Donald Trump writing in a book in North Charleston, South Carolina on January 14, 2016.
Scott Olson—Getty Images
By Mark Hannah
June 30, 2016

In a recent speech lambasting Hillary Clinton, Donald Trump made a number of claims untethered to reality. According to Trump, Clinton’s email server “was easily hacked by foreign governments—perhaps even by her financial backers in Communist China—putting all of America in danger.” Yet, according to reporting by the New York Times, government officials insist there is no evidence the server was ever hacked. Trump also touted that he, unlike Clinton, “was among the earliest to criticize the rush to war [in Iraq], and yes, even before the war ever started.” Yet NBC News checked this claim and noticed Trump publicly supported the invasion of Iraq while on Howard Stern’s radio show back in September of 2002.

Donald Trump is not an empiricist. He does not seek out knowledge for the sake of knowing more and then use that knowledge to make political arguments. He treats information as instrumentally—rather than intrinsically—valuable. He has a preconceived idea of the world and is suspicious of any facts that confront that idea with cognitive dissonance. There’s a phrase that describes this type of person: a conspiracy theorist.

Merely five years ago Donald Trump was the leader, not of the Republican Party, but of the “birther movement.” Back then, Trump carried on his years of rumormongering and doggedly insinuated that President Obama was not born in the United States. After both Hawaii’s Republican governor and the official in charge of state health records personally inspected and publicly affirmed the validity of the president’s original birth certificate, Trump said “nobody has any information” about where the president was born.

This know-nothingness re-emerged when Trump met with a group of conservative Evangelical Christian leaders in New York City. Trump said, “We don’t know anything about Hillary in terms of religion.” He continued in his own baffled and baffling way, “She’s been in the public eye for years, and yet there’s no—there’s nothing out there… It’s going to be an extension of Obama but it’s going to be worse, because with Obama you had your guard up. With Hillary you don’t, and it’s going to be worse.” Aside from Trump’s insinuation that Obama’s Christian faith isn’t genuine (the product of another conspiracy theory) and the paranoid style of these remarks, it is pure fantasy to suggest “there’s nothing out there” about Hillary Clinton’s religious beliefs. (For one, Elizabeth Dias’ feature “Hillary Clinton: Anchored by Faith” from two years ago.)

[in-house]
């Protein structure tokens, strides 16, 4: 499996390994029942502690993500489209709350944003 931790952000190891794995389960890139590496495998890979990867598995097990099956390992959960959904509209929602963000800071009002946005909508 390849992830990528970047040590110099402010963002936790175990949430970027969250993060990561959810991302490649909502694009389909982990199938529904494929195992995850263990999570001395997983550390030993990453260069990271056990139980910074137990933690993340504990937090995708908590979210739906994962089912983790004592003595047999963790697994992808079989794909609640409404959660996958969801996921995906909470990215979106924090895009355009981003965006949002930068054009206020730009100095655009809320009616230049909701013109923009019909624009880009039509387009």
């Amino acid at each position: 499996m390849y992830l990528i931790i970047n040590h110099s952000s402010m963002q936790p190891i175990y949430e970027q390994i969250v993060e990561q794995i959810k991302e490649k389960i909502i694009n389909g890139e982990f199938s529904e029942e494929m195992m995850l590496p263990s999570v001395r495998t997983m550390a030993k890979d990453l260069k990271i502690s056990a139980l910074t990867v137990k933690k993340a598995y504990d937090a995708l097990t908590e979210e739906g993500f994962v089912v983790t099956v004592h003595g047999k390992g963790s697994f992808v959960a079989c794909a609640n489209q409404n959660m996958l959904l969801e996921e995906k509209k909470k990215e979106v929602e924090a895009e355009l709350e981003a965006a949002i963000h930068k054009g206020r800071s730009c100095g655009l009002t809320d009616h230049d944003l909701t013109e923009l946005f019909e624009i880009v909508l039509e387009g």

Republican Party leaders often demure when the Clinton campaign calls their party the “party of Trump.” But at least in one way it is: It has become the Party of Fantasy. It strives to create its own reality—on everything from climate change to economic policy—rather than respond to the reality that exists. In an interview with Ron Suskind in the New York Times Magazine back in 2004, a senior Bush administration official criticized Suskind and journalists for being “in what we call the reality based community [who]… believe that solutions emerge from your judicious study of discernible reality.” This official went on to say, “That’s not the way the world really works anymore… We’re an empire now, and when we act, we create our own reality.”

Despite Christianity’s teaching that “pride goeth before destruction, and a haughty spirit before a fall,” Trump’s rhetoric is consistent with this emphasis on reality-creation. He sees the world in absolutes, with the clear-cut heroes and villains, as if the fight against ISIS were an eighties action movie. He conducts his politics in pithy tweets with lots of exclamation points. He reduces his opponents to juvenile monikers and critiques journalists on whether they’re “nice” to him or not.

In Suskind’s article, a frustrated Republican adviser to Ronald Reagan and George H.W. Bush characterized the younger President Bush’s understanding of America’s enemy in a way that might resonate as a description of Trump: “He believes you have to kill them all. They can’t be persuaded, that they’re extremists, driven by a dark vision. He understands them, because he’s just like them… This is why he dispenses with people who confront him with inconvenient facts.” We saw this resistance to inconvenient facts when Trump denied that his campaign manager manhandled a reporter when video footage indicated otherwise. We saw Trump’s casual relationship with reality when he claimed that the “Obama administration was actively supporting Al Qaeda in Iraq,” that Ted Cruz’s father “was with Lee Harvey Oswald” before President Kennedy was assassinated and that “crime is rising” in America. It’s gotten to the point where those checking the facts are simply throwing their hands up in exasperation or laying their heads down in exhaustion.

The contest between Donald Trump and Hillary Clinton isn’t so much a contest of conservatism versus liberalism, isolationism versus internationalism, outsider versus insider, or incivility versus tact. It’s a contest of the fantasy of one man versus the reality of the rest of us.

Contact us at editors@time.com.

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